Universities Australia welcomes the Government's commitment of $196 million for the CCI to enhance commercialisation of the best ideas developed by Australia's universities and public research organisations. Universities Australia broadly supports the proposed activities of the CCI as set out in the Discussion Paper released on 14 August 2009. We note the Government's intention for the CCI to provide a single commercialisation support service, with support tailored to the needs of individual applicants, and including funding for early stage commercialisation activities assessed against clear selection criteria. We consider that this offers the potential for an improved approach to developing research ideas through to the market.
Universities Australia is pleased to see that the intention is for the CCI to build on current innovation activities and work with existing service providers. This will be critical to the success of the program. There is significant potential overlap between the activities of the CCI and existing programs such as Enterprise Connect and Commercialising Emerging Technologies (COMET); programs conducted through other Government departments; and State and Territory Government initiatives. It will also be important for the CCI to support commercial venture capital arrangements, and to partner effectively with research organisation commercialisation offices and brokerage bodies such as the Australian Institute for Commercialisation.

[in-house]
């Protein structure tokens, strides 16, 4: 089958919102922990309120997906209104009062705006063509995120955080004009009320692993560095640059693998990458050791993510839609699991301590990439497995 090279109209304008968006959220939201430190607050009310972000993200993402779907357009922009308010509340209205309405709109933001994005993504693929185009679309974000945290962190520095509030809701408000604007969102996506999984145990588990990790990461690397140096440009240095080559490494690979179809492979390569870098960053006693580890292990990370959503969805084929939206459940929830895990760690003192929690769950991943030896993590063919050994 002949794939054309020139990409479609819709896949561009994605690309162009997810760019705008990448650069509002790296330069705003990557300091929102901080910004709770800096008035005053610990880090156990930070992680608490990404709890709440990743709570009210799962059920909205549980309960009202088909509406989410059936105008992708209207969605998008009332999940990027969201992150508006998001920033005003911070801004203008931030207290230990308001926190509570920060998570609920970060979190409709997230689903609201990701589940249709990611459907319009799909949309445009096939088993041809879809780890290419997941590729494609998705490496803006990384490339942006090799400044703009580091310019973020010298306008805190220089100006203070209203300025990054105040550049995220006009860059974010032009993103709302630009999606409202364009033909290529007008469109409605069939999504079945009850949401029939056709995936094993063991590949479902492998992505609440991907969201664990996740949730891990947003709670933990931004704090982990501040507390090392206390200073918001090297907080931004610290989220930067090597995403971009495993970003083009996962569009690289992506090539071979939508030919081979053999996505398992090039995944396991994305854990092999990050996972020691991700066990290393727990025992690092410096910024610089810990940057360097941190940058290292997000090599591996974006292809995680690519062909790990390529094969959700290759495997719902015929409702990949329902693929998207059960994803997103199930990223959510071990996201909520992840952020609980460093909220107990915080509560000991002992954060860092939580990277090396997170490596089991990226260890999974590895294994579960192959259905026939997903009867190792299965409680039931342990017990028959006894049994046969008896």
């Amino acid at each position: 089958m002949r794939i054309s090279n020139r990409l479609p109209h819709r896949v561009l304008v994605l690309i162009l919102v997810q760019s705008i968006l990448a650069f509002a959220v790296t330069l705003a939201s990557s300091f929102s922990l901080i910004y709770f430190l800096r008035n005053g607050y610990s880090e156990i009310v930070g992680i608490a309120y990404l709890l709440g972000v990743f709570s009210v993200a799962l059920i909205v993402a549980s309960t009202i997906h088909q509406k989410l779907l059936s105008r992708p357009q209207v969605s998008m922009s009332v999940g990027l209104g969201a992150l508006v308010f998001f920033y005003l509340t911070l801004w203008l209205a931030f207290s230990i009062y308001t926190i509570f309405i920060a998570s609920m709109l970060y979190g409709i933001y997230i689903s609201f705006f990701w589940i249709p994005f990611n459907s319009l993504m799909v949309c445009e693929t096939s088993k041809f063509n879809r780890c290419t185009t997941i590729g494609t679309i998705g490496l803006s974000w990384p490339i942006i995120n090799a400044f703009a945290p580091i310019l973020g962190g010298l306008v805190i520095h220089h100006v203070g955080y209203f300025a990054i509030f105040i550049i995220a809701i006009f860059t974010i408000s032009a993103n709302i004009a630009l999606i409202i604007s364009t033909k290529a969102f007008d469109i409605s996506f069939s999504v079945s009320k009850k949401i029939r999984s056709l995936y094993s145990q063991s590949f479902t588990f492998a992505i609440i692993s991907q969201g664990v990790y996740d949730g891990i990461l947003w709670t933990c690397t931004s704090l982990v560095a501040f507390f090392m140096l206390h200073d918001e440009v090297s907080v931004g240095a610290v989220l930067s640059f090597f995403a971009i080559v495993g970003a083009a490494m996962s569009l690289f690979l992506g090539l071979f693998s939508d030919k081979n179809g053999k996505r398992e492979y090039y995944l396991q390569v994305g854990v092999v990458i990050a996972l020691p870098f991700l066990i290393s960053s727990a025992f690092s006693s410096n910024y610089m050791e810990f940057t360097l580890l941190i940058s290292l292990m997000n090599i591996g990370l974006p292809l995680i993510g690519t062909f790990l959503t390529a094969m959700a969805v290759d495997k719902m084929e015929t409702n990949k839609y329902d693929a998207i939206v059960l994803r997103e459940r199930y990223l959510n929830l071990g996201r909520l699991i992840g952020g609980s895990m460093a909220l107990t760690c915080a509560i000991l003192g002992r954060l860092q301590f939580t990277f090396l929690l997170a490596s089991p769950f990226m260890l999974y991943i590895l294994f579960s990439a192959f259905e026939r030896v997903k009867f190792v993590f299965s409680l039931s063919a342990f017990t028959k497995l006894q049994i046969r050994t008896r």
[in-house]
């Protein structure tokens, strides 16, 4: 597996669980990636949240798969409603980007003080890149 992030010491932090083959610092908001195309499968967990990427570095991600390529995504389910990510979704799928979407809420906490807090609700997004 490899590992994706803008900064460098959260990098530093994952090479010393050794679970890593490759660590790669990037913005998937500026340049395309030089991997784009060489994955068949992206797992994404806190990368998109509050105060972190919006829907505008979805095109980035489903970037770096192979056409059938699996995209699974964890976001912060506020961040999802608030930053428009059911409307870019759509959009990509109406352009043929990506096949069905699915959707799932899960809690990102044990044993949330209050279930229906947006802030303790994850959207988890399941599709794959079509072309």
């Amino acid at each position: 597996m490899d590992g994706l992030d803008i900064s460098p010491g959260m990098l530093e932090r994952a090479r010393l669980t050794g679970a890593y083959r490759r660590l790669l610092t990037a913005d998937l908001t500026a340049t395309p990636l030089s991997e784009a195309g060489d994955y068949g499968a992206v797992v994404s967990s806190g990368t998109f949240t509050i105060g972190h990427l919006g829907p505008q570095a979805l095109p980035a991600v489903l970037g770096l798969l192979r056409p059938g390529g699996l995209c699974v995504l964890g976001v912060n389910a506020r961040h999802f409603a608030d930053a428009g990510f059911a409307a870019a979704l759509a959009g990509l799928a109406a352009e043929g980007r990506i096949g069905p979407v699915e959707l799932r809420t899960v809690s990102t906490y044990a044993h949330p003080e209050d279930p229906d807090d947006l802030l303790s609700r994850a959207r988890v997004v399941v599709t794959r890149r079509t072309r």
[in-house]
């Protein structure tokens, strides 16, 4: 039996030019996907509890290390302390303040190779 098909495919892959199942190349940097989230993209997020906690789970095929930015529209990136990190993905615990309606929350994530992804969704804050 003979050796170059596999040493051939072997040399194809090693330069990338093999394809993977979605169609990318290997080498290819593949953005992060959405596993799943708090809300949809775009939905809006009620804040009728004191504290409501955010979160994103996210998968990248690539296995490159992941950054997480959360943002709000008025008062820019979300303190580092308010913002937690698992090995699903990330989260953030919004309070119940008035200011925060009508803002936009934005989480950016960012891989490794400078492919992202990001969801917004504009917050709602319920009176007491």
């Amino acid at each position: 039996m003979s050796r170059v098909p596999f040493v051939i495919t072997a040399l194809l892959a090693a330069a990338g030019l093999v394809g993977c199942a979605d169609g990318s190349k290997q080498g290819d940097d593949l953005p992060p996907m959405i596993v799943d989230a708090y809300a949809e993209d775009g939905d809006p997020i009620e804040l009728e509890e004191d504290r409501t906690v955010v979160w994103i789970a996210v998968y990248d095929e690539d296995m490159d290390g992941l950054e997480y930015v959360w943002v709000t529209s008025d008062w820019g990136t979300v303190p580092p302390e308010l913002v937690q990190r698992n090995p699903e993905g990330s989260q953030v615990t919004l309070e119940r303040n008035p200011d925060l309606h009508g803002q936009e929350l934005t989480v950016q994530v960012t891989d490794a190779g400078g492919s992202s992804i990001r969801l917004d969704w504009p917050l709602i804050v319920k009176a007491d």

From the Discussion Paper, it is not completely clear what the distinctive role of the CCI will be within this picture. Given its relatively limited funding of $82 million per annum on an ongoing basis (less than half the funding of the former Commercial Ready scheme) and the potentially wide spread of its responsibilities, the CCI will have to choose areas of value adding carefully. A key priority is industry and research organisations agreeing on appropriate selection criteria to enable targeting of financial assistance to the most promising commercialisation opportunities that have a demonstrated need for public assistance. In this way the role of the CCI will be clearer in terms of helping to address the Government's previous concerns regarding programs which were funded but which may have been commercially viable in the absence of public funding.